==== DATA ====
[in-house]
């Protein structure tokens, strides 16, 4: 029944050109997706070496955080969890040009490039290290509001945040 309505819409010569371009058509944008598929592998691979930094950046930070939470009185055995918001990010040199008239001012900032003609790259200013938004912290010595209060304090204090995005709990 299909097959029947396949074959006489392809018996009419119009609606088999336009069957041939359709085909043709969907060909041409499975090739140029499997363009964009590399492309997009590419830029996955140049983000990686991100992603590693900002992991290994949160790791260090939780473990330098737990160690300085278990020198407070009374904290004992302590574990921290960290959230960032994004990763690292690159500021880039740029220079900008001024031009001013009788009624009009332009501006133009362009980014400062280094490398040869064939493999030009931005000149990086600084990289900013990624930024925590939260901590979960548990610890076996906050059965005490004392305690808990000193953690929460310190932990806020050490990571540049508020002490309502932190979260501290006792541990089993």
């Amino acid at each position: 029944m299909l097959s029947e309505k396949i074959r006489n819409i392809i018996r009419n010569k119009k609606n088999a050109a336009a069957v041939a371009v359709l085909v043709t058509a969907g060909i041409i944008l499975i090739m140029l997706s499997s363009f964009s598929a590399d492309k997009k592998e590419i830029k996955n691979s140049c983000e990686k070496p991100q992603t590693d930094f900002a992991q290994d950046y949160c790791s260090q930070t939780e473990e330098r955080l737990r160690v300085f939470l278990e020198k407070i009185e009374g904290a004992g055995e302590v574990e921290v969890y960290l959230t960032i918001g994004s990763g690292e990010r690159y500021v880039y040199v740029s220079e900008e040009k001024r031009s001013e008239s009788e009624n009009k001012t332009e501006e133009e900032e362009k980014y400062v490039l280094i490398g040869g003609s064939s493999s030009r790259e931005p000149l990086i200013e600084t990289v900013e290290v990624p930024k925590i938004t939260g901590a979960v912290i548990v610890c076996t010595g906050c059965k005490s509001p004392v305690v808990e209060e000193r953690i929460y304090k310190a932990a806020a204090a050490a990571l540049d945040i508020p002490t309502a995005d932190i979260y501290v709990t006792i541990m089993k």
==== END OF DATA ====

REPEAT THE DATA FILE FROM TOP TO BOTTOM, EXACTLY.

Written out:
[in-house]
């Protein structure tokens, strides 16, 4: 029944050109997706070496955080969890040009490039290290509001945040 309505819409010569371009058509944008598929592998691979930094950046930070939470009185055995918001990010040199008239001012900032003609790259200013938004912290010595209060304090204090995005709990 299909097959029947396949074959006489392809018996009419119009609606088999336009069957041939359709085909043709969907060909041409499975090739140029499997363009964009590399492309997009590419830029996955140049983000990686991100992603590693900002992991290994949160790791260090939780473990330098737990160690300085278990020198407070009374904290004992302590574990921290960290959230960032994004990763690292690159500021880039740029220079900008001024031009001013009788009624009009332009501006133009362009980014400062280094490398040869064939493999030009931005000149990086600084990289900013990624930024925590939260901590979960548990610890076996906050059965005490004392305690808990000193953690929460310190932990806020050490990571540049508020002490309502932190979260501290006792541990089993």
């Amino acid at each position: 029944m299909l097959s029947e309505k396949i074959r006489n819409i392809i018996r009419n010569k119009k609606n088999a050109a336009a069957v041939a371009v359709l085909v043709t058509a969907g060909i041409i944008l499975i090739m140029l997706s499997s363009f964009s598929a590399d492309k997009k592998e590419i830029k996955n691979s140049c983000e990686k070496p991100q992603t590693d930094f900002a992991q290994d950046y949160c790791s260090q930070t939780e473990e330098r955080l737990r160690v300085f939470l278990e020198k407070i009185e009374g904290a004992g055995e302590v574990e921290v969890y960290l959230t960032i918001g994004s990763g690292e990010r690159y500021v880039y040199v740029s220079e900008e040009k001024r031009s001013e008239s009788e009624n009009k001012t332009e501006e133009e900032e362009k980014y400062v490039l280094i490398g040869g003609s064939s493999s030009r790259e931005p000149l990086i200013e600084t990289v900013e290290v990624p930024k925590i938004t939260g901590a979960v912290i548990v610890c076996t010595g906050c059965k005490s509001p004392v305690v808990e209060e000193r953690i929460y304090k310190a932990a806020a204090a050490a990571l540049d945040i508020p002490t309502a995005d932190i979260y501290v709990t006792i541990m089993k």